Here’s the second reason. Say you want to see if there is a relationship between fT and performance among athletes in this sample. Your first idea might be to test this separately for each event, using a level of significance like p < 0.05. This might not seem like a bad idea at first glance, but running a statistical test is a bit like rolling a 20-sided die: do enough tests and you are bound to come up with a few 20s. 

The authors ran the tests over and over and over - trying 43 times (22 for men and 21 for women) to reveal a relationship between the highest fT levels and performance. Just as when a die is rolled, the more times the analysis was run, the higher the probability of getting a significant result became - simply due to increased chance, and even if each of the tests was not individually significant. This is why this type of analysis - it’s called multiple comparisons - must be corrected for chance, or it runs the risk of showing what’s known as a ‘false positive.’ 

And in the words of the authors: ‘These different athletic events were considered as distinct independent analyses and adjustment for multiple comparisons was not required.’

Well, you can’t really do that. One reason is that there's too much crossover among the group of competitors. 

Some common methods to correct for multiple comparisons are a Bonferroni Correction or the Benjamini-Hochberg Procedure. If you run these tests on their data, none of the results are likely to be statistically significant11, insubstantiating all of the study’s conclusions. 

We noticed that the authors did an analysis using total T in the supplementary file and found a statistically significant relationship for the same three running disciplines for female athletes, but not for the hammer throw and pole vault. After correction, these findings are highly unlikely to be significant.

The authors don’t stop there, however. They suggest their study can speak to things it can’t, all of which are useful for the case. As one example, they extrapolate that based on their findings to suggest higher fT levels will result in even better performance. That’s what they mean when they talk about a ‘dose-response relationship’:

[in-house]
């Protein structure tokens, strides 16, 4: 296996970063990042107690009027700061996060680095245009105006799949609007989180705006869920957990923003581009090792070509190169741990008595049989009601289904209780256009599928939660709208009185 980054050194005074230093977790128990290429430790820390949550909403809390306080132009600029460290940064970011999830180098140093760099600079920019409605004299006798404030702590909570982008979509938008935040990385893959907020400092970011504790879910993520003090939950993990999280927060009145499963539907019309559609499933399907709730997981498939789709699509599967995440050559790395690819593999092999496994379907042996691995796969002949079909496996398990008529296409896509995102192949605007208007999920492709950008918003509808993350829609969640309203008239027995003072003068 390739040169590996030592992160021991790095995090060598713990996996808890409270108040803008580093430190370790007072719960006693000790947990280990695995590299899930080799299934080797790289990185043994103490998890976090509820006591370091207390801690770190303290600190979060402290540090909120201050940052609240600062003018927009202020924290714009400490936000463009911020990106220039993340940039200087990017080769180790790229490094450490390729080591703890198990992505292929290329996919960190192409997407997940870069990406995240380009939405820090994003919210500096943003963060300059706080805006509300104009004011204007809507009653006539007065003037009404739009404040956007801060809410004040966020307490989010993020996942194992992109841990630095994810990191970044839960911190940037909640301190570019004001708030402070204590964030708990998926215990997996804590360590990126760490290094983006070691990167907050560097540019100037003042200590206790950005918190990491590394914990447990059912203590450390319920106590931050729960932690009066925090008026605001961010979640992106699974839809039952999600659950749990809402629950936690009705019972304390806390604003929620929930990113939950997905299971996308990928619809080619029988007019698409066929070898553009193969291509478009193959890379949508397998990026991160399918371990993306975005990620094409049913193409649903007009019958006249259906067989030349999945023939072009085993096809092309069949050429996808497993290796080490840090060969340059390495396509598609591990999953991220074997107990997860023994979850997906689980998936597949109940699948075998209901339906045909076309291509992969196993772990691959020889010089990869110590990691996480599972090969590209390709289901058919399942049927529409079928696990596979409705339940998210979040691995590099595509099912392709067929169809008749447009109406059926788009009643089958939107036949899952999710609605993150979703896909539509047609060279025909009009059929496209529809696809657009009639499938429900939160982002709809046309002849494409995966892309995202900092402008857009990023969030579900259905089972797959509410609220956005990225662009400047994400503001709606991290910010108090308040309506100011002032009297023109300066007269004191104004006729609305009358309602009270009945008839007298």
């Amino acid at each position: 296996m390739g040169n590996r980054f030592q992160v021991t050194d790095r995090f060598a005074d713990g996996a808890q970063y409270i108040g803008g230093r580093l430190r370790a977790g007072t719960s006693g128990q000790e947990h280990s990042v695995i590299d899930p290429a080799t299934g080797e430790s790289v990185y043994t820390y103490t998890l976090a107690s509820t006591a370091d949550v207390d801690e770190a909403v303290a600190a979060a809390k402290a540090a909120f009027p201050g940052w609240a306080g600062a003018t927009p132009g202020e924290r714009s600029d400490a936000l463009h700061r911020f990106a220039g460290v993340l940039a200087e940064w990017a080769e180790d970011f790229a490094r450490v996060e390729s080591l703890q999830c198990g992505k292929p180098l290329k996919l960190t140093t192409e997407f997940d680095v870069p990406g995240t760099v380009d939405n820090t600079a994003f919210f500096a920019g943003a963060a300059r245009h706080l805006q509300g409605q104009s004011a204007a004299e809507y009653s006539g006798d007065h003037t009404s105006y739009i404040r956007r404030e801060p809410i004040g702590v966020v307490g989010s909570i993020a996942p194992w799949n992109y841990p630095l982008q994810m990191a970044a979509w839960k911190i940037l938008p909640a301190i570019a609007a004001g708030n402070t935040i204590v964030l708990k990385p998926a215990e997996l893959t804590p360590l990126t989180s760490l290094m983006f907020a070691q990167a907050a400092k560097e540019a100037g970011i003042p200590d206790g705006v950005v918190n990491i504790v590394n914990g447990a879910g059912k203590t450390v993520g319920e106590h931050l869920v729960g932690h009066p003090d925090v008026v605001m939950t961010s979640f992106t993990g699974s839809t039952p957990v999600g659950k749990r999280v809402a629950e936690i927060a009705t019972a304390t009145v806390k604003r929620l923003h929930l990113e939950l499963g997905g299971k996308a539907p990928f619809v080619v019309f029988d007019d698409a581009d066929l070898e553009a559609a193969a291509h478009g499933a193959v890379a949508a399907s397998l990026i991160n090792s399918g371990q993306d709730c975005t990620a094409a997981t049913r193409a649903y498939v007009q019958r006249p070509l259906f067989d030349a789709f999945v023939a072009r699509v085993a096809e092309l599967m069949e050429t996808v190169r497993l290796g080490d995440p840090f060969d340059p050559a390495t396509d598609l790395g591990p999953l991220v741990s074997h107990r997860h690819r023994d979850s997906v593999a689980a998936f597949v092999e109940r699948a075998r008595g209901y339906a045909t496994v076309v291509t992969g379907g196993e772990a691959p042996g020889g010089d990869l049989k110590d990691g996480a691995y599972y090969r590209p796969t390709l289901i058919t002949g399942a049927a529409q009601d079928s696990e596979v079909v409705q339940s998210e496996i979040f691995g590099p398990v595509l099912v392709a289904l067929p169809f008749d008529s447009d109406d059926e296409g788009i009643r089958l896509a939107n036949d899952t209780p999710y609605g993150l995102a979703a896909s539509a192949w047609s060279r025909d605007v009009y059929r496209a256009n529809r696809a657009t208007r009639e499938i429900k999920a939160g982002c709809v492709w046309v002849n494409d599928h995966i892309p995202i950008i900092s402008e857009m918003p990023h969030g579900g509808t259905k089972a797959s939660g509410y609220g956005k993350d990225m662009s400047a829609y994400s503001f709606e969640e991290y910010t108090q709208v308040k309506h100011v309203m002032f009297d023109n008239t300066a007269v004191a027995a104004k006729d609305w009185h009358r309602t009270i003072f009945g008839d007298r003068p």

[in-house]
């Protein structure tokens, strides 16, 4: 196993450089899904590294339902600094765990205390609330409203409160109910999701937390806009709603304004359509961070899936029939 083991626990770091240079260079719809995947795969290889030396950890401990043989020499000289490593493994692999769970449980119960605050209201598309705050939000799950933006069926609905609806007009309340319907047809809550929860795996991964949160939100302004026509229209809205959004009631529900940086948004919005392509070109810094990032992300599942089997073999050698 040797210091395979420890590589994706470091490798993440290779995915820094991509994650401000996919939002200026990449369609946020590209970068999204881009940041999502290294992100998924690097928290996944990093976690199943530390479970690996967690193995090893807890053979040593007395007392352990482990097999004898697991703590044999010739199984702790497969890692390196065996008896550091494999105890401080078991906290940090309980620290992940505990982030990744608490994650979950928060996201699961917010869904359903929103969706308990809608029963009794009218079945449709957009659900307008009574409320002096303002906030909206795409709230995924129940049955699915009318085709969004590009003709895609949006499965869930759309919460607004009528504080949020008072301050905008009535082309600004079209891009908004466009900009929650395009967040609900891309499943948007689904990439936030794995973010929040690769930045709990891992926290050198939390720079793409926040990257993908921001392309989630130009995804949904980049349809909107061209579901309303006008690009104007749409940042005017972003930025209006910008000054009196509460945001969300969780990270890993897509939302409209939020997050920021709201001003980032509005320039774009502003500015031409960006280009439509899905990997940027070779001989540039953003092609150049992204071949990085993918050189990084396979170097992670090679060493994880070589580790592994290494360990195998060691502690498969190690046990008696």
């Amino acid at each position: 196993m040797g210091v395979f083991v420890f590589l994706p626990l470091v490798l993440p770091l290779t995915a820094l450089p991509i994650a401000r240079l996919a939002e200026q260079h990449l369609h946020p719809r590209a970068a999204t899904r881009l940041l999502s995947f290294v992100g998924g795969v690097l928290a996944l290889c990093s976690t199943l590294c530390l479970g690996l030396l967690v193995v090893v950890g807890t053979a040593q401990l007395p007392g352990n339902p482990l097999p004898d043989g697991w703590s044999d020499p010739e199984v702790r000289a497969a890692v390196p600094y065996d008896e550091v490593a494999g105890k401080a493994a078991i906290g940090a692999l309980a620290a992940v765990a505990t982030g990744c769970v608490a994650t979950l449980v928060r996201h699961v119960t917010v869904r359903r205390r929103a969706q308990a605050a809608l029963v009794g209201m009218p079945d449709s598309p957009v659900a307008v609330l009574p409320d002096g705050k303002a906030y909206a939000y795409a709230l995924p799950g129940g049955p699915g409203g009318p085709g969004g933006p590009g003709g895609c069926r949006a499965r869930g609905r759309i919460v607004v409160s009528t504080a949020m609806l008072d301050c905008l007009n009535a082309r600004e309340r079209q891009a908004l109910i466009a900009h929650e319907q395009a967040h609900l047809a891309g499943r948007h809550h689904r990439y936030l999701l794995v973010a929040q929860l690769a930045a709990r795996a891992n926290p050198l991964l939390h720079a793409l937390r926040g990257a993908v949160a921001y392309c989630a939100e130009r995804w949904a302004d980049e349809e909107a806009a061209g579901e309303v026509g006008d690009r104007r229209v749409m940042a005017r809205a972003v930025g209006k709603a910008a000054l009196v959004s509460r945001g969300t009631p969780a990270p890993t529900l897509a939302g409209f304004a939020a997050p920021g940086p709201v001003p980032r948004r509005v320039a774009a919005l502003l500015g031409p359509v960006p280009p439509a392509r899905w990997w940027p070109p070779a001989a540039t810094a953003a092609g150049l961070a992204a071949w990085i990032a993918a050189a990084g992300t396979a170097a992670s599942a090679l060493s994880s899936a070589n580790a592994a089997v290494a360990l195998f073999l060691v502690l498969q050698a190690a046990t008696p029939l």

‘In female athletes, a high fT concentration appears to confer a 1.8–2.8% competitive advantage in long sprint and 800 m races. Taking into account a linear dose–response relationship between serum androgen levels and athletic capacity, it is possible that the magnitude of this advantage will be even greater for an androgen-sensitive female athlete with T or fT concentrations within the normal male range.’

The lead author was even looser with his words in the IAAF press release:

‘If, as the study shows, in certain events female athletes with higher testosterone levels can have a competitive advantage of between 1.8-4.5% over female athletes with lower testosterone levels, imagine the magnitude of the advantage for female athletes with testosterone levels in the normal male range.’

But this study does not and cannot speak to any degree of performance advantage; neither the right type of comparison nor the right type of statistical analysis was made to support such a claim. Let’s parse this for a minute.

The study is a group-level analysis, comparing women in the lowest fT tertile with women in the highest T tertile in each discipline. The above quotes, however, are making claims suggesting they have done athlete-level analysis. To make a claim like this - the higher the T, the better the performance - a linear regression would have to be performed. If they had done a linear regression we would also be able to see a regression coefficient for T, giving us insight into if and how T correlates with performance.